• Hatuey

      The Assange news is depressing. I had hoped he’d simply fight the hacking charge and move on.

      Assange predicted that “allegations of sexual assault made against him in Sweden would be a pretext to have him arrested and extradited to the US”, as rt points out, but why would the US require that sort of sequencing? Why not just apply to have him extradited regardless of the alleged sexual charges?

      • craig Post author

        Hatuey –

        A number of answers to your final question. The most important one is that it took the grand jury process time to get the indictment together, and meantime he could have moved to a non-extraditable country, so they needed something to get him into custody quick. Another is that the US weren’t confident the Cameron/Lib Dem coalition government would comply with extradition for publishing.

        • Hatuey

          Okay Craig, I’ll take your word on that. You are the expert in these things. It sounds like, based on what you say, they know the hacking and publishing charges are weak and had doubts about being able to extradite on them.


  • Phil Harris

    CS Lewis says of interrogation (in this case, of ‘witches’): “Answers to leading questions under torture naturally tell us nothing about the beliefs of the accused; but they are good evidence for the beliefs of the accusers.”
    Perhaps this goes some way to explaining the very nasty mess that Western ‘intel’ has got us into?

  • Rob Royston

    Looking at this #denied my vote fiasco, with some EU citizens resident in the UK and some UK citizens resident in the EU being disenfranchised in today’s voting, and hearing that the “legit” votes will not be counted until Monday doesn’t make for confidence in a clean result being returned.
    It’s as if the UK is out of control, or is it not?

    • glenn_nl

      Roy: What’s extremely odd, if not a bit suspicious, is the way postal votes are quite deliberately mixed in with the regular ballot-box votes. They are added into the mass of regular voting papers, then shaken and stirred around, before being distributed to the vote counter volunteers.

      When the counts are made, envigilators can walk around and see the votes as they are being counted, make sure that the tallies are more or less in line with each other. If one showed a remarkable swing to a particular candidate, that would be noticed.

      We might see such a swing in postal votes – but we are not allowed to know. Postal votes are quite deliberately obscured with this mixing process, in order that we cannot. Of course they have an effect on the total, but by what margin we are not allowed to say.

      This is the open and transparent voting system in action, which I have witnessed with my own eyes.

      (Even more remarkable is the fact that our voting paper has a serial number, which is noted and connected to our personal registration number when we show up – we certainly do not have secret ballots in the UK, and have not for many years.)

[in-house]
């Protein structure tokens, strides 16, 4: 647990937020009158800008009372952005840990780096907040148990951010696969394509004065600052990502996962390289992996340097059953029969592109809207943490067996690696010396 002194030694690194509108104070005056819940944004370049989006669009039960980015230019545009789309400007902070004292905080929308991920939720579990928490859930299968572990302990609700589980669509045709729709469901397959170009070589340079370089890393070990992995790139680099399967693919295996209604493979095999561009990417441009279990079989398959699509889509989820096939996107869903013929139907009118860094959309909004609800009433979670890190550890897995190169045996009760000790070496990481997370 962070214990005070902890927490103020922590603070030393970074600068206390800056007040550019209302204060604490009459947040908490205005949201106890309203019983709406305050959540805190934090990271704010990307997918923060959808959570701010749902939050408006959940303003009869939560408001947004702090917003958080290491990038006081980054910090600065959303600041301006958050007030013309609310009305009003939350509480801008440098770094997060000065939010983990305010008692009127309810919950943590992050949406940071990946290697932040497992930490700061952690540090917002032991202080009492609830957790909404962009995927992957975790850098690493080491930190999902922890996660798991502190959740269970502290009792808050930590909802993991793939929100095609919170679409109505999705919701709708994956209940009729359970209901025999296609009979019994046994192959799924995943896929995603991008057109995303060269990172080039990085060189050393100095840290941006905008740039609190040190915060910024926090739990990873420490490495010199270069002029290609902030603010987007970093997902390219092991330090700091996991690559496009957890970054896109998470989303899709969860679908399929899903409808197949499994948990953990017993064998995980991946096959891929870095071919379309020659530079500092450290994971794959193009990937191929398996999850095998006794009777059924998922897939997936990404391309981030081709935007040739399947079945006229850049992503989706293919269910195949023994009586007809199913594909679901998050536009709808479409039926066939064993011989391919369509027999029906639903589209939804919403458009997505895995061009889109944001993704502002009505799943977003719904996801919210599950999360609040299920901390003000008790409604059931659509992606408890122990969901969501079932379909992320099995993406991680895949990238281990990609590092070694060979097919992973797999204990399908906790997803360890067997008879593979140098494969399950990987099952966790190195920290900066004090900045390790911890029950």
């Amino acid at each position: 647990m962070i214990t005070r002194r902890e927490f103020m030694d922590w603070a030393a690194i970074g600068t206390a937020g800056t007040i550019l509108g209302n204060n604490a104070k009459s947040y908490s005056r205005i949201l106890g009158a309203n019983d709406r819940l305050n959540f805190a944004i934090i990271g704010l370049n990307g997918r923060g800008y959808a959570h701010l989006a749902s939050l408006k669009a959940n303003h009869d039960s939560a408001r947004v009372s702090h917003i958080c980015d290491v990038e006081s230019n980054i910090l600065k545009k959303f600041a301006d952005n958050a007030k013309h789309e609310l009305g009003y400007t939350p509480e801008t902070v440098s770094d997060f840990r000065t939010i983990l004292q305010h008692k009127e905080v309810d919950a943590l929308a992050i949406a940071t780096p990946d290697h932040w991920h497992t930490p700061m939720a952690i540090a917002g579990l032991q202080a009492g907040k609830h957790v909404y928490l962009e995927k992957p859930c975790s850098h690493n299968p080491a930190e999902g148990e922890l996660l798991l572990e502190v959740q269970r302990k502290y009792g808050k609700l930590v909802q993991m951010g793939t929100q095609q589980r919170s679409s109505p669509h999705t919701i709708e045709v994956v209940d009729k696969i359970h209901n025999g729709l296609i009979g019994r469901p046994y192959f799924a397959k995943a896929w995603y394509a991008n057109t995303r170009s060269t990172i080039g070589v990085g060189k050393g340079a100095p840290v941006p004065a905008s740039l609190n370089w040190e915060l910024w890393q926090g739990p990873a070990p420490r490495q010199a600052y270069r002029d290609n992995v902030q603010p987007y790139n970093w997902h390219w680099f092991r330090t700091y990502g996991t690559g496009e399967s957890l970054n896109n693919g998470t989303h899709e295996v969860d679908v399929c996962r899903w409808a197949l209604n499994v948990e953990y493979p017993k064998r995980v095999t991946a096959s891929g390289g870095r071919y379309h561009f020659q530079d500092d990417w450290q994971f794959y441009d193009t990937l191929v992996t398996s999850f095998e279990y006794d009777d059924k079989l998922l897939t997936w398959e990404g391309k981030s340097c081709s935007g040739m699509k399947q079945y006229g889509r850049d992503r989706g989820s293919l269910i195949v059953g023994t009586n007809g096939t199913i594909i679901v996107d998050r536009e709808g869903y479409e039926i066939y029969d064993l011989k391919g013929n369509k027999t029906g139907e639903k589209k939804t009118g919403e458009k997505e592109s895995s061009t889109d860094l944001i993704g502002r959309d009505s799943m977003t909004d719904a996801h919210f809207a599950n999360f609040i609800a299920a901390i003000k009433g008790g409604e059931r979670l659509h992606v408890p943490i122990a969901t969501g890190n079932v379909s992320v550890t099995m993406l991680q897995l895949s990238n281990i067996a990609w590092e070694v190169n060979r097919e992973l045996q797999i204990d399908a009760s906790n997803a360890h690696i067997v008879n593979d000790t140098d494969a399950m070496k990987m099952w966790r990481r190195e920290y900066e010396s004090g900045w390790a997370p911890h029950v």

• Jake Pelmet

        Any postal voter is aware that their postal ballot sheet can be put in the ballot box iaw European electoral rules.
        Didn’t you know that?
        All of these voters should know that a postal vote gives two options and no need to re-register for each election. It is detailed on the electoral registration websites for each council area.

      • N_

        @Glenn – Can you shed some light on how it is that returning officers are declaring turnout figures right now, as I type, 3-4 hours after the votes closed, which they say they’ve arrived at by a process of “verification”, and yet they say the “count” will begin on Sunday? They are declaring turnout figures sometimes to two decimal places. Are we seriously to believe that all ballots have been looked at, and a tally has been made of how many were correctly completed rather than having a c*** and b**** drawn on them, but nobody has made tallies yet of which way people actually voted? That sounds to me like the kind of lying language one is used to from British officials.

        Or are they using some strange definition of turnout that includes spoiled ballots? In that case, tellers could have been instructed to try only to look at the backs of ballots, and instantly to forget anything they saw on the front of a ballot during the “verification” process. Is that how it is? Seriously??

        In short, what is “verification”?

        • N_

          Returning officer Ian Fytche, chief executive of North Kesteven district council, has reported (using a trashy US advertising company) that exactly 30407 ballot papers were received, giving a “turnout” of 34.39%. Perhaps by using the word “received” he means stuck in the boxes and so his “turnout” figure includes blank ballots, ones with crosses in two boxes, and ones with large pictures of sexual organs scrawled on them? What’s he on – maybe 200K a year? He trousers a million quid in five years as chief executive and he’s the man in charge of the vote and he doesn’t know what “turnout” means? Is that actually right?

          • N_